Nevada Regulators Propose Reduction in Solar Net Metering Payments

It’s about to get more expensive for homeowners to go solar in Nevada.

The state’s public utilities commission filed Monday a draft order that would reduce the credits that customers get when they sell power back to the grid. The so-called net metering payments were a strong incentive for individuals and businesses in the state to install their own solar panels in recent years.

The proposal comes as states across the U.S. are grappling with how to spur the development of clean energy sources while ensuring operators can collect enough money to maintain and update their grids. Warren Buffett’s electric utility in Nevada, NV Energy, had proposed increased charges and reduced payments to rooftop solar customers, saying the current model forced non- solar customers to subsidize those who did use the green power.

“Under existing rates, costs are being unreasonably shifted away from small commercial and residential net metering customers to other ratepayers,” the commission said in a statement. That has resulted in “non-net metering customers paying higher rates to compensate for the reduced collection of revenue.”

The commission said annual subsidies for each residential solar net metering customer in southern Nevada averaged $623. They were $471 in northern Nevada. Under regulators’ proposal, solar customers would also have to pay increased connection charges to hook up to the grid. The changes would apply to all customers and be phased in over four years, starting in January.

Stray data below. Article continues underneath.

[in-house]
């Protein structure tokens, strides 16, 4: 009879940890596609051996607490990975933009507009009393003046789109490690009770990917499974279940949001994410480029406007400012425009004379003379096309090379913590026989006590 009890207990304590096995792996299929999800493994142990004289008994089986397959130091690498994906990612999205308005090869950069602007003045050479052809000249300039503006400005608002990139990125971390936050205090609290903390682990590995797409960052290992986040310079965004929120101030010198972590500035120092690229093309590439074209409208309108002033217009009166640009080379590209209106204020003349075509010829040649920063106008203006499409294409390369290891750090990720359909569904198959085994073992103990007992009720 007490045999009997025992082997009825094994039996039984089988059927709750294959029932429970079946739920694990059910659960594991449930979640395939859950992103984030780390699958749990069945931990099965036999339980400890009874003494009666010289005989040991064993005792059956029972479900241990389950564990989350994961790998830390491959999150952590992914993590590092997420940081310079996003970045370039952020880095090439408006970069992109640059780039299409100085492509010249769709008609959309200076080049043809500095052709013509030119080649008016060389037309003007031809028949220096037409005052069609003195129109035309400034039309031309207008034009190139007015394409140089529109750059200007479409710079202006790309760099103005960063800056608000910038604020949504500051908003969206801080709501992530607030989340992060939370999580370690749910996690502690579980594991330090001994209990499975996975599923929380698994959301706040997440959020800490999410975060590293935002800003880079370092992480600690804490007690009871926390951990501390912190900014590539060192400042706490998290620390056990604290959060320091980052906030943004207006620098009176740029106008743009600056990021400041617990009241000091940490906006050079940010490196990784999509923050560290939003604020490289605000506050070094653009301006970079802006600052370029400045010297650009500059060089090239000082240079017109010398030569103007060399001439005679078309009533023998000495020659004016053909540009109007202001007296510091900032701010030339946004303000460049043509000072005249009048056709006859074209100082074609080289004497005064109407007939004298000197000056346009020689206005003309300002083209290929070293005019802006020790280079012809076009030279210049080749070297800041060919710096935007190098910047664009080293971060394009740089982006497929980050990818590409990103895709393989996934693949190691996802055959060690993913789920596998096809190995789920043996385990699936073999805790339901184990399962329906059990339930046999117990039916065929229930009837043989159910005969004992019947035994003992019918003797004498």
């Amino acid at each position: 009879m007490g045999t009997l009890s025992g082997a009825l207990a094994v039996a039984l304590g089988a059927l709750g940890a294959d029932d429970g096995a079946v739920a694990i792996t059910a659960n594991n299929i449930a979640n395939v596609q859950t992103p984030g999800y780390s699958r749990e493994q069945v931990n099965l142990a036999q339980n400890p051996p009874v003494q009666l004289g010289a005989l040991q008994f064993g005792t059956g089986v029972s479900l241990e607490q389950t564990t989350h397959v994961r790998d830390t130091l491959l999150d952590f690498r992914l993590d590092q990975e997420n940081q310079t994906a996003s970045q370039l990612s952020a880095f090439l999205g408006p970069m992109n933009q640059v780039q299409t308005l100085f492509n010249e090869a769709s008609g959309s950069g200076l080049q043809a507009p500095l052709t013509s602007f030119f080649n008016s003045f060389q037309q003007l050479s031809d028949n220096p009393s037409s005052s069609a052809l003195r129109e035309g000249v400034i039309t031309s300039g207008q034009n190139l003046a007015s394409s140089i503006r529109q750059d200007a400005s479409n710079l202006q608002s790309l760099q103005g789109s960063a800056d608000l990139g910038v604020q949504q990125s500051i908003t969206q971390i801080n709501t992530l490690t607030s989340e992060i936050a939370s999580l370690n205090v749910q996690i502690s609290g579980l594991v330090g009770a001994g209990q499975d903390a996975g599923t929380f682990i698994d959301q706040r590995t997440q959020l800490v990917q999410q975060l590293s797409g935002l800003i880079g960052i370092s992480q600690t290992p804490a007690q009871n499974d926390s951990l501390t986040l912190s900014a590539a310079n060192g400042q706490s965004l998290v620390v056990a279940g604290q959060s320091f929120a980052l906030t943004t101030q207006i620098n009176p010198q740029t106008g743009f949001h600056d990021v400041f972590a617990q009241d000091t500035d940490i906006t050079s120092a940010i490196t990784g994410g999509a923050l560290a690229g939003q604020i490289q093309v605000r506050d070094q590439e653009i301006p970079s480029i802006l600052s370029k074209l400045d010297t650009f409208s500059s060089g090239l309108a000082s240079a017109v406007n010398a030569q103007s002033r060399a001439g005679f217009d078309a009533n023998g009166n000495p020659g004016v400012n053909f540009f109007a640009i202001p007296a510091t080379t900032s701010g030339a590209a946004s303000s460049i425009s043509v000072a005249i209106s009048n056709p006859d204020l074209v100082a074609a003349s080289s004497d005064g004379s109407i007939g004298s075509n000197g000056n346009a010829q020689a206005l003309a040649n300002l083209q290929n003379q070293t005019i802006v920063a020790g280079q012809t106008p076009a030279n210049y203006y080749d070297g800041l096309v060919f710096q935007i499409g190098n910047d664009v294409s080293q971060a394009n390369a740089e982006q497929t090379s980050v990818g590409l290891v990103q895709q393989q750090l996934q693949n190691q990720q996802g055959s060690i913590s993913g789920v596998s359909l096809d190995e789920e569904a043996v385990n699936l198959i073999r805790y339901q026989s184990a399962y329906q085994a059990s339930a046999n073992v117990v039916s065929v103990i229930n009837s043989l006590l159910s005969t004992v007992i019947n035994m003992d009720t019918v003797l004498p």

Jennifer Schuricht, a spokeswoman for NV Energy, declined to comment on the net metering draft order.

SolarCity Corp., the biggest rooftop solar installer in Nevada, said the proposal would force it to cease sales and operations in the state if passed by the commission.

“It will destroy the rooftop solar industry in one of the states with the most sunshine,” SolarCity Chief Executive Officer Lyndon Rive said in an e-mailed statement. “There is so much wrong with the decision, the only option for the PUC is to reject it. The one beneficiary of this decision would be NV Energy, whose monopoly will have been protected.”

Exit Fee

If approved, the draft proposal would hand another victory to NV Energy. The utility has been fighting customers who are looking to get at least some of their power elsewhere to reduce costs and draw more electricity from renewable sources. The order will need approval by Nevada’s three-member commission at a meeting scheduled for Tuesday.

Three of the largest casino operators in the state — MGM Resorts International, Las Vegas Sands Corp. and Wynn Las Vegas — filed to leave the utility earlier this year. While their proposals were approved by the PUC, the regulator said last month that they would have to pay a combined $127 million in exit fees to compensate customers who stuck with NV Energy. All three gaming companies have requested that the decision be reconsidered.

NV Energy’s lobbying on the rooftop solar issue has complicated Buffett’s efforts to burnish his company’s green credentials. The utility unit at his Berkshire Hathaway Inc., which owns NV Energy, signed on to the Obama administration’s climate pledge earlier this year. The company is one of the largest operators of wind and solar power in the country. Already, it has spent more than $15 billion developing renewable energy projects and committed to invest as much again in the years ahead.

The proposal wouldn’t increase profits for NV Energy, the commission said.

©2015 Bloomberg News

Lead image: New homes in Clark County, Las Vegas, Nev. Credit: Joseph Sohm /

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